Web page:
The essential law firm playbook

Author: Meghan Lockwood | Categories: Customer Engagement, Demand Generation, Digital Marketing, Legal

Get access to the

I would like to receive more great content like this

In today’s business environment, digital strategy and client engagement are no longer nice-to-haves but mandatory prerequisites to grow. A recent study by MIT sloan management announced that companies now face a digital imperative: Adopt new technologies effectively or face competitive obsolescence.

Accelerating technology changes have fundamentally changed the buyer – and sales processes – in B2B industries. Wider access to information and a myriad of channels have created a new kind of client– more digitally savvy, better informed, and who leads the process to engage with providers. In testament, a recent CEB study found that customers are nearly 60% through the sales process before engaging with the organization, regardless of the company’s pricing or fees.

Law firms have quietly been left behind on this digital transformation. For a variety of reasons, marketers and executives in storied, traditional practices remain largely focused on offline business development and relationship-building, and have largely failed to capitalize on new online tools to augment their existing relationship management processes.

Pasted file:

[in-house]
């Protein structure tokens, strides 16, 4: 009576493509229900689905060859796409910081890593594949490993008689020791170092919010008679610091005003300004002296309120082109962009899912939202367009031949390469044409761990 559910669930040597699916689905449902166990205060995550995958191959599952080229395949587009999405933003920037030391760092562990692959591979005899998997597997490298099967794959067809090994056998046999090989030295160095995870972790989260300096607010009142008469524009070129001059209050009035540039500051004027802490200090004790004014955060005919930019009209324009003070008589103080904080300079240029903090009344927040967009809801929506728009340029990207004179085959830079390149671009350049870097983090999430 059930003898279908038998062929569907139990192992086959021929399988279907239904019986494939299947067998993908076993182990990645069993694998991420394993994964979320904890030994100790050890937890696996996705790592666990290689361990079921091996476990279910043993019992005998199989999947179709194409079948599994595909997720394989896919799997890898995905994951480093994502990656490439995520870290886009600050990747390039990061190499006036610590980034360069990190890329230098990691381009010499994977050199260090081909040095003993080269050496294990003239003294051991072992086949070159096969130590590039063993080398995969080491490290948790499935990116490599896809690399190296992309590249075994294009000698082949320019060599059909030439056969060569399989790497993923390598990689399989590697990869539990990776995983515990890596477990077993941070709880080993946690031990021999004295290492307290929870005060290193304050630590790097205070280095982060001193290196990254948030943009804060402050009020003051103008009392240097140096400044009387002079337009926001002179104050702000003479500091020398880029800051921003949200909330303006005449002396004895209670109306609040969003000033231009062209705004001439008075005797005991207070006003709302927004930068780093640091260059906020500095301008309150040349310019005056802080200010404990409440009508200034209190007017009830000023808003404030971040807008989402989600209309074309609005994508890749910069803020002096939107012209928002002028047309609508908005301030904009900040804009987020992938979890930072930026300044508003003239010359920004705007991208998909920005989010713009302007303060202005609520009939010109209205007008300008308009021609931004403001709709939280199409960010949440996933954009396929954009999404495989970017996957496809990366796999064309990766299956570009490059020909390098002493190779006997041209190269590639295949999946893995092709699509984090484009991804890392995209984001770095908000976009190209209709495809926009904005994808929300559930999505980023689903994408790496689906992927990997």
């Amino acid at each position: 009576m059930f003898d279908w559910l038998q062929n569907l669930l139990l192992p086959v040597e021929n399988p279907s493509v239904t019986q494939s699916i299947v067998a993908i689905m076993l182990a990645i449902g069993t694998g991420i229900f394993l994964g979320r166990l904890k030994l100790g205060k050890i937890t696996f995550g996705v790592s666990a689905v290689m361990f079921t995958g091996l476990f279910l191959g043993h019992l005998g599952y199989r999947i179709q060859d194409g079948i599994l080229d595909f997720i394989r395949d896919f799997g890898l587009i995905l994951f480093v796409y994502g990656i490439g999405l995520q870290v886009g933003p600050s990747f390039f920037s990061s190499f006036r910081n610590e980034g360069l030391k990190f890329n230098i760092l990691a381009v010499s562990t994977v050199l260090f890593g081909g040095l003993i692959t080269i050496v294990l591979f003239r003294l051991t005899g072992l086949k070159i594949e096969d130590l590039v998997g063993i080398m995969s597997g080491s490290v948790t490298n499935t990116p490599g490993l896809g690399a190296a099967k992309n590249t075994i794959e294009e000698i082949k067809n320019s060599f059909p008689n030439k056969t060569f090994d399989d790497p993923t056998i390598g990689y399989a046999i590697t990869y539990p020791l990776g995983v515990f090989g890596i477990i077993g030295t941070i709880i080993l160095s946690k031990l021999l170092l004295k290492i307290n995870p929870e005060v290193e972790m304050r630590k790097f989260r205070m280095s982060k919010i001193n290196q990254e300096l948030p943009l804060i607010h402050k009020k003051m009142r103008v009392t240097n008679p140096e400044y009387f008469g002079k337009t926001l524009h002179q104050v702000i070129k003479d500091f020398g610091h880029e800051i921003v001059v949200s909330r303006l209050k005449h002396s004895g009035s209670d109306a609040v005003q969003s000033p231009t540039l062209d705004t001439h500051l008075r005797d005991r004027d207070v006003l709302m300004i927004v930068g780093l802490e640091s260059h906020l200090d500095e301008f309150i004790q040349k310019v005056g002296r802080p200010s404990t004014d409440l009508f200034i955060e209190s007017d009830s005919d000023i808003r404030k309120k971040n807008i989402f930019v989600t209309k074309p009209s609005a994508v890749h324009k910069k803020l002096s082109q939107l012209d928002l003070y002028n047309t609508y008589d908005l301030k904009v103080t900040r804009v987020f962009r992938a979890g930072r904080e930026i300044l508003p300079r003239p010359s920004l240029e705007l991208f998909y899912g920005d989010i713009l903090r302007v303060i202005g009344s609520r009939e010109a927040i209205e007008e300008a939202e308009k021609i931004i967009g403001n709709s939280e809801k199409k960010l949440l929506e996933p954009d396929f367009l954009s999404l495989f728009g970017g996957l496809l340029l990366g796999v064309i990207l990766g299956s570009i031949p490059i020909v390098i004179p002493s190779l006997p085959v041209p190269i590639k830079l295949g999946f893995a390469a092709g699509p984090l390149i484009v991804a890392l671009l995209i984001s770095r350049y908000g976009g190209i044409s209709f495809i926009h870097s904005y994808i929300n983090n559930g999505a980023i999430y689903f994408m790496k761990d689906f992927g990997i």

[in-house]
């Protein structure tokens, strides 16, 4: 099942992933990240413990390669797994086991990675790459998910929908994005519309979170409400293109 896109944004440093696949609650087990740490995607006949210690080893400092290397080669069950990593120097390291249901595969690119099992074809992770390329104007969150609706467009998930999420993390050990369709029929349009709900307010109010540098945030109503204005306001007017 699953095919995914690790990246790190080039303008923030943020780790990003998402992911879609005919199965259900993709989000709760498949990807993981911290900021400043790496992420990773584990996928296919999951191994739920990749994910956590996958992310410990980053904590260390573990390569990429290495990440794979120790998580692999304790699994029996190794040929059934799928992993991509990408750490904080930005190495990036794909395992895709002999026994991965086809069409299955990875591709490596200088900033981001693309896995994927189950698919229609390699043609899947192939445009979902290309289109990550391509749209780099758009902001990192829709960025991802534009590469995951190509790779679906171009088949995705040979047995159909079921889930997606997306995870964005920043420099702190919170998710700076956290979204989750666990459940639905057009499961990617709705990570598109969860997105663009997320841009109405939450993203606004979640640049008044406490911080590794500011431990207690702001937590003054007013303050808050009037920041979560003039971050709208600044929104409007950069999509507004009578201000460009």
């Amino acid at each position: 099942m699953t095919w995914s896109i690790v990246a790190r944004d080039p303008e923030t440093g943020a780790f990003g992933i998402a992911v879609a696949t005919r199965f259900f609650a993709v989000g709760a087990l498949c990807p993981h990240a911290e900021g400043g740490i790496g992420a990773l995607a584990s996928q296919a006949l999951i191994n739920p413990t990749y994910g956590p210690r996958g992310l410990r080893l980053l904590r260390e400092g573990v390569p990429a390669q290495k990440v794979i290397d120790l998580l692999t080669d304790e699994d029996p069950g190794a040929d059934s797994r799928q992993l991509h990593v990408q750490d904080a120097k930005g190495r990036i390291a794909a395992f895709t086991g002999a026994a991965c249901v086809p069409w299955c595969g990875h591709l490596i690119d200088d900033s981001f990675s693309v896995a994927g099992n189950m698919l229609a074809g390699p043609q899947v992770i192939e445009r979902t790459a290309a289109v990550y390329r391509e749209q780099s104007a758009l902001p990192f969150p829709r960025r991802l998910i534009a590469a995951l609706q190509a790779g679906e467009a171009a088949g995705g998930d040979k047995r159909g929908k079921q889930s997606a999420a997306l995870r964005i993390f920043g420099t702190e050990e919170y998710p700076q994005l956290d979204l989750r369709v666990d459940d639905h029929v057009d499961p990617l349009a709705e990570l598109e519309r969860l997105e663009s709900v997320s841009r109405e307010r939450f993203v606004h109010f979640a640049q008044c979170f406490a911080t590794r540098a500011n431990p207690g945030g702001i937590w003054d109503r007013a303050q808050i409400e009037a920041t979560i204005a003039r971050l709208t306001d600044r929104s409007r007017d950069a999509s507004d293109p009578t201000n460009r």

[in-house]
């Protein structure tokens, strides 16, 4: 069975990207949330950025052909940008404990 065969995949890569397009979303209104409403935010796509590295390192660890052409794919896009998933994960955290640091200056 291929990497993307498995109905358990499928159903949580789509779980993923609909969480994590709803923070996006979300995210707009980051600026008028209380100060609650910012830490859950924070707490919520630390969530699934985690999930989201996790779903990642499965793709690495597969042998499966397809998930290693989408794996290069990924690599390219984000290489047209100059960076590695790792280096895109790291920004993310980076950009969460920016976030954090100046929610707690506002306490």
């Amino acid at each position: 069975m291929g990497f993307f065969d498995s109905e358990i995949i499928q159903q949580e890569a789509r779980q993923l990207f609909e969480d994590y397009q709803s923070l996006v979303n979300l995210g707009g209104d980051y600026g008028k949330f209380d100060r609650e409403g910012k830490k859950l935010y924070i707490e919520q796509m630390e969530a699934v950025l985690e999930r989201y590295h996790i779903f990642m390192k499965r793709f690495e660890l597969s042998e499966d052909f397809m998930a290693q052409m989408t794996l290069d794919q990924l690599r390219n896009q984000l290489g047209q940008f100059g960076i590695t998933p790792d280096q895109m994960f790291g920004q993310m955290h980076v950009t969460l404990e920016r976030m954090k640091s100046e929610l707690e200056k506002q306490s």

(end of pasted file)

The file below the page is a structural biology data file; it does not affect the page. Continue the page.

Digital engagement is the new handshake. Today’s business relationships can be initiated online, using personalized thought leadership content to attract prospects to your firm, engage with your attorneys and transport them along a buying journey to becoming a client. Your digital platform is now the tool that builds trust and builds relationships with your clients.

In edynamic’s new book, The essential law firm playbook: 7 engagement strategies to compete in the age of the client, we will explore what this brave new digital economy means to your firm’s business development initiatives, and present seven strategies your firm can use to begin your digital engagement journey, including:

  1. Defining your target market and mapping their buyer journey
  2. Creating a strategic digital roadmap
  3. Designing a website that creates relationships